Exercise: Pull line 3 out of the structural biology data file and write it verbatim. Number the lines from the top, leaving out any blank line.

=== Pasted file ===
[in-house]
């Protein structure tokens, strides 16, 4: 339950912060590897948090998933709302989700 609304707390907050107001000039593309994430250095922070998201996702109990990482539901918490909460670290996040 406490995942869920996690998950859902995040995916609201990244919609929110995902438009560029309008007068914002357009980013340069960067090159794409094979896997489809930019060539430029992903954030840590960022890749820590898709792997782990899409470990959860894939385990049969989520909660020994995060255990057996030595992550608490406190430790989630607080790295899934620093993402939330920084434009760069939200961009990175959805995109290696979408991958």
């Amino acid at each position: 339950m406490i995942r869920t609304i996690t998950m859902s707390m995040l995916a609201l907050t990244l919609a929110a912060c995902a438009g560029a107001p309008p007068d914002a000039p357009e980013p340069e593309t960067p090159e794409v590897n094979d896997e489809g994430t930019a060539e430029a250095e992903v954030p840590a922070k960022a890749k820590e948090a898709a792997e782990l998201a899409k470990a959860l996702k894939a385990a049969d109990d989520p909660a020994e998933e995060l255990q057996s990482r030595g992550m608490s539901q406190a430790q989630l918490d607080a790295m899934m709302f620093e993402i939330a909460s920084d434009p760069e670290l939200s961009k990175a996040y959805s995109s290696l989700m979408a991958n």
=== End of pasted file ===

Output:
């Amino acid at each position: 339950m406490i995942r869920t609304i996690t998950m859902s707390m995040l995916a609201l907050t990244l919609a929110a912060c995902a438009g560029a107001p309008p007068d914002a000039p357009e980013p340069e593309t960067p090159e794409v590897n094979d896997e489809g994430t930019a060539e430029a250095e992903v954030p840590a922070k960022a890749k820590e948090a898709a792997e782990l998201a899409k470990a959860l996702k894939a385990a049969d109990d989520p909660a020994e998933e995060l255990q057996s990482r030595g992550m608490s539901q406190a430790q989630l918490d607080a790295m899934m709302f620093e993402i939330a909460s920084d434009p760069e670290l939200s961009k990175a996040y959805s995109s290696l989700m979408a991958n």